Find all non-empty finite sets S of positive integers such that if m,n ∈ S, then (m+n)/gcd(m,n) ∈ S.






Let k ∈ S. Then (k+k)/gcd(k,k) = 2 ∈ S. Let M be the largest odd element of S. Then (M+2)/gcd(M,2) = M+2 ∈ S. Contradiction. So all elements of S are even.

Let m = 2n be the smallest element of S greater than 2. Then (m+2)/2 = n+1 ∈ S. But n must be > 1 (or m = 2), so 2n > n+1. Hence 2n = 2 (by minimality of m), so n = 1. Contradiction. So S has no elements apart from 2.

Problem 2

ABC is an acute-angled triangle with circumcenter O and orthocenter H (and O ≠ H). Show that one of area AOH, area BOH, area COH is the sum of the other two.



Let G be the centroid. Note that OH is the Euler line, so G lies on OH. wlog A is on one side of the line OH, and B, C are on the other side. Let M be the midpoint of BC. Then the length of the perpendicular from M to the line OH is the mean of the lengths of the perpendiculars from B and C. Thus if ∠MGO = θ, then area BOH + area COH = OH·GM sin θ = (OH·AG/2) sin θ = area AOH.

Problem 3

2004 points are in the plane, no three collinear. S is the set of lines through any two of the points. Show that the points can be colored with two colors so that any two of the points have the same color iff there are an odd number of lines in S which separate them (a line separates them if they are on opposite sides of it).



Let us denote by dXY the number of points separating the points X and Y. If the result is true, then the coloring is effectively determined: take a point X and color it blue. Then for every other point Y, color it blue iff dXY is odd. This will work provided that given any three points A, B, C, we have dAB + dBC + dCA is odd. (For then if Y and Z are the same color, dXY and dXZ have th same parity, so dYZ is odd, which is correct. Similarly, if Y and Z are opposite colors, then dYZ is even, which is correct.)

We are interested in lines which pass through an interior point of one or more of AB, BC, CA. Lines cannot pass through all three. If they pass through two, then they do not affect the parity of dAB + dBC + dCA. So we are interested in lines which pass through A and the (interior of) BC, and similarly for B, C. Let n1, n2, ... , n7 be the number of points (excluding A, B, C) in the various regions (as shown). The number of lines through A and BC is n1 + n2 + n3. So dAB + dBC + dCA = (n1 + n2 + n3) + (n1 + n4 + n5) + (n1 + n6 + n7) = n1 + n2 + n3 + n4 + n5 + n6 + n7 = (2004 - 3) = 1 mod 2.

Thanks to Dinu Razvan

Problem 4

Show that [(n-1)!/(n2+n)] is even for any positive integer n.



Thanks to Juan Ignacio Restrepo

For n = 1, 2, 3, 4, 5 we have [(n-1)!/(n2+n)] = 0, which is even. So assume n ≥ 6.

If n and n+1 are composite, then they must divide (n-1)!. They are coprime, so their product must divide (n-1)!. Note that just one of n, n+1 is even. For m ≥ 6, (m-2)! is divisible by more powers of 2 than m, so (n-1)!/(n2+n) is even. It remains to consider the two cases n+1 = p, a prime, and n = p a prime.

If n+1 = p, then p-1 is composite, so p-1 divides (p-2)!. Let k = (p-2)!/(p-1). By Wilson's theorem we have (p-2)! = 1 mod p, so k(p-1) = 1 mod p and hence k = -1 mod p. So (k+1)/p is an integer. But k is even, so k+1 is odd and hence (k+1)/p is odd. Now [k/p] = (k+1)/p - 1, so [k/p] = [(n-1)!/(n2+n)] is even.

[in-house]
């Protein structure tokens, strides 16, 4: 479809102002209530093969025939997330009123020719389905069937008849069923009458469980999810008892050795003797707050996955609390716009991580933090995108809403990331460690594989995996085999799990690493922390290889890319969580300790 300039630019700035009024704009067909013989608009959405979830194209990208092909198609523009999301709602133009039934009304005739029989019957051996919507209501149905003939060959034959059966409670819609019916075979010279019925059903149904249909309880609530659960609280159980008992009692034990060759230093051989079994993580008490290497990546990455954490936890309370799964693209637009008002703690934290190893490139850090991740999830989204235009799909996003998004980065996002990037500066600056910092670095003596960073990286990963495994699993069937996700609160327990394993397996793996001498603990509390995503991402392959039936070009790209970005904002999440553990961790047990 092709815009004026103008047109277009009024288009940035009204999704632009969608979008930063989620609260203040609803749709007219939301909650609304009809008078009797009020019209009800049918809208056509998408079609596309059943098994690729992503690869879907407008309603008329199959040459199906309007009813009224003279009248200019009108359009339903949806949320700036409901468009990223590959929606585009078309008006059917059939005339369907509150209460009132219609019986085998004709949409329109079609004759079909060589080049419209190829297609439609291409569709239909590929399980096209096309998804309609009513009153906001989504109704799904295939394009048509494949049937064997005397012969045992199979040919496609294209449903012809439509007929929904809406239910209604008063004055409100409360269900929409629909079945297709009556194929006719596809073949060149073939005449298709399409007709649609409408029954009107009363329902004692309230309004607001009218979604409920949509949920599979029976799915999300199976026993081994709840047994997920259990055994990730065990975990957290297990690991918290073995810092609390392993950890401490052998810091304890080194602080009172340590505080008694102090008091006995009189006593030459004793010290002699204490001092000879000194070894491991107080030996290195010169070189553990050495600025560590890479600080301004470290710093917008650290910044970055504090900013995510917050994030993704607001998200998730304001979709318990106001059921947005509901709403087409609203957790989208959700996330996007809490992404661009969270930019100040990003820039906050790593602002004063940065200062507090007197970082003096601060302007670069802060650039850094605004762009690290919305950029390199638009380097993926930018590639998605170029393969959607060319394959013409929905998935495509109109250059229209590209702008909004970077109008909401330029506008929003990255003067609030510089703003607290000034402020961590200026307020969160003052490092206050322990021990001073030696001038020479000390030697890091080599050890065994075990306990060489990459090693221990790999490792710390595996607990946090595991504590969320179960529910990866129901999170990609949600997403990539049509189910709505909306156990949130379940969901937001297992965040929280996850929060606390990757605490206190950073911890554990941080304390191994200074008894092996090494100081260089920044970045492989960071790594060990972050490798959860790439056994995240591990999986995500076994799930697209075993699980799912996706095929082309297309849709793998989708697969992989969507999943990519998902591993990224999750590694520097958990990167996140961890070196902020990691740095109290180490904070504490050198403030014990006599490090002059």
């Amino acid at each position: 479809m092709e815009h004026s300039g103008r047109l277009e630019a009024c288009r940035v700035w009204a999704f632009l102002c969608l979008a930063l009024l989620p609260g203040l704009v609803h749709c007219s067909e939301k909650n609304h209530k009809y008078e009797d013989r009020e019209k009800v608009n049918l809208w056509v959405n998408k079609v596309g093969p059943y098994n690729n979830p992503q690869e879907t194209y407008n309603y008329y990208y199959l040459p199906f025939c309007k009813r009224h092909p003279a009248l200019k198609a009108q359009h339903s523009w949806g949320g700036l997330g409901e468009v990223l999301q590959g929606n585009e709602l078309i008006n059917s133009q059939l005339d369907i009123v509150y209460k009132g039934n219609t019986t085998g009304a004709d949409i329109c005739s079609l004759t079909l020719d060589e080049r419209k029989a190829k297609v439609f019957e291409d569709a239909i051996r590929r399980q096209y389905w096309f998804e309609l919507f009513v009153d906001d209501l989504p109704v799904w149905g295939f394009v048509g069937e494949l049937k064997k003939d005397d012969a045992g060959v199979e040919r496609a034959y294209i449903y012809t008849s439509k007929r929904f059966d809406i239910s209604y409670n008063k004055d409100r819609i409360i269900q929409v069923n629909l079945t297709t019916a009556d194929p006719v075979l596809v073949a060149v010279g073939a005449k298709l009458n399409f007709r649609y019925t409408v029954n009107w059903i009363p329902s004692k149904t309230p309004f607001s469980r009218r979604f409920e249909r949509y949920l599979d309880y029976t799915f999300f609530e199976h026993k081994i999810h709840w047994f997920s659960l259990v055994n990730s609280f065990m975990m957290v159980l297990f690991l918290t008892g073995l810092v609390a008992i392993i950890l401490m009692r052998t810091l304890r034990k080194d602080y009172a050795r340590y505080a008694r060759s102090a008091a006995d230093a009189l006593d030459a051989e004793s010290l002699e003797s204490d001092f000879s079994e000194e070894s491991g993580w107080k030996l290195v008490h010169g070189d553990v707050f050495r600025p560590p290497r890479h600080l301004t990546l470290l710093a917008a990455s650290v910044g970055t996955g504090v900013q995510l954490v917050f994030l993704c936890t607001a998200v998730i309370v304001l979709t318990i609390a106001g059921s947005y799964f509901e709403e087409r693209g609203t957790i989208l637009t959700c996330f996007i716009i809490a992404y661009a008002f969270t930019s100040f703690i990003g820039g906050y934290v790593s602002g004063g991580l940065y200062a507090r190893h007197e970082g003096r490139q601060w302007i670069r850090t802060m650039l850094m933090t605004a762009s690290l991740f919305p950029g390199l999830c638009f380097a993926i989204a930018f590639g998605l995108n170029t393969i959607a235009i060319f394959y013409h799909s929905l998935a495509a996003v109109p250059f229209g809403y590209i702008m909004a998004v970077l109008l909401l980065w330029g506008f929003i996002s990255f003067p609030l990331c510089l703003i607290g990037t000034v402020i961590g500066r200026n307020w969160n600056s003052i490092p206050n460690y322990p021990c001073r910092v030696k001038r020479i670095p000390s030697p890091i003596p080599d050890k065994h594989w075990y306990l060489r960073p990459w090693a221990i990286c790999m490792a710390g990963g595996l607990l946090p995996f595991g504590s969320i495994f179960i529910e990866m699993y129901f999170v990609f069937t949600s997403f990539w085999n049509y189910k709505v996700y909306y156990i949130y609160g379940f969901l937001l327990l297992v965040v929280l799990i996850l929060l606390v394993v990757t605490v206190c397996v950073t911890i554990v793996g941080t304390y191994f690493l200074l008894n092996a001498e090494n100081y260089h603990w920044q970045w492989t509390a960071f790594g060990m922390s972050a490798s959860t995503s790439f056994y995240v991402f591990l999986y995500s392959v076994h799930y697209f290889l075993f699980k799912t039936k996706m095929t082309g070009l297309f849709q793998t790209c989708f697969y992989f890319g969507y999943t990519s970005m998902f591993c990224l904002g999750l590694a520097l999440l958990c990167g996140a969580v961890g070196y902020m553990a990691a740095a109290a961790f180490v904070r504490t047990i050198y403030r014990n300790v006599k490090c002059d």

If n = p, then k = (p-1)!/(p+1) is an even integer, so k+1 is an odd integer. By Wilson's theorem, k(p+1) = -1 mod p, so (k+1)/p is an integer and hence an odd integer. Hence [(n-1)!/(n2+n)] = [k/p] = (k+1)/p - 1 is even.

Wilson's theorem states that p is prime iff (p-1)! = -1 mod p. If p is composite, then it has a factor ≤ p-1, which divides (p-1)! and so does not divide (p-1)! + 1. Hence (p-1)! ≠ -1 mod p. Now suppose p is prime. If p = 2, then (p-1)! = 1 = -1 mod 2. So assume p is odd. Note first that if a2 = 1 mod p and 0 < a < p, then a = 1 or p-1. For p divides (a+1)(a-1) and so it divides either a+1, giving a = p-1, or it divides a-1, giving a = 1. Now for each 0 < a < p, there is a unique a' such that aa' = 1 mod p. We have just shown that a = a' iff a = 1 or p-1. So we can divide 2, 3, ... , p-2 into pairs with the product of each pair being 1 mod p. Hence (p-2)! = 1 mod p, as required.

On the powers of 2, note that 2, 22, 23, ... , 2k-1 < 2k and their product is 2k(k-1)/2. If 2k < n < 2k+1, then n is divisible by at most 2k-1. So for n ≥ 16, for example, (n-8)!/n is even. For n = 8, 9, ... , 15, (n-2)! is divisible by 2·4·6 and n is divisible by at most 8, so (n-2)!/n is even. Finally, we can easily check n = 6, 7.

Problem 5

Show that (x2 + 2)(y2 + 2)(z2 + 2) ≥ 9(xy + yz + zx) for any positive reals x, y, z.



Expanding lhs we get x2y2z2 + 2(x2y2 + y2z2 + z2x2) + 4(x2 + y2 + z2) + 8.

By AM/GM we have 3(x2 + y2 + z2) ≥ 3(xy + yz + zx) and (2x2y2 + 2) + (2y2z2 + 2) + (2z2x2 + 2) ≥ 4(xy + yz + zx). That leaves us needing x2y2z2 + x2 + y2 + z2 + 2 ≥ 2(xy + yz + zx) (*). That is hard, because it is not clear how to deal with the xyz on the lhs.

By AM/GM we have (a+b)(b+c)(c+a) ≥ 8abc. So if (u+v-w), (u-v+w), (-u+v+w) are all non-negative, we can put 2a = -u+v+w, 2b = u-v+w, 2c = u+v-w and get uvw ≥ (-u+v+w)(u-v+w)(u+v-w). If u, v, w are positive, then at most one of (u+v-w), (u-v+w), (-u+v+w) is negative. In that case uvw ≥ (-u+v+w)(u-v+w)(u+v-w) is trivially true. So it holds for all positive u, v, w. Expanding, we get u3 + v3 + w3 + 3uvw ≥ uv(u+v) + vw(v+w) + wu(w+u), which is a fairly well-known inequality. Applying AM/GM to u+v etc we get, u3 + v3 + w3 + 3uvw ≥ 2(uv)3/2 + 2(vw)3/2 + 2(wu)3/2. Finally, putting u = x2/3, v = y2/3, w = z2/3, we get x2 + y2 + z2 + 3(xyz)2/3 ≥ 2(xy + yz + zx) (**).

Thus we have x2y2z2 + x2 + y2 + z2 + 2 ≥ ≥ (x2 + y2 + z2) + 3(xyz)2/3, by applying AM/GM to x2y2z2, 1, 1, and now (**) gives the required (*).

Thanks to Jacob Tsimerman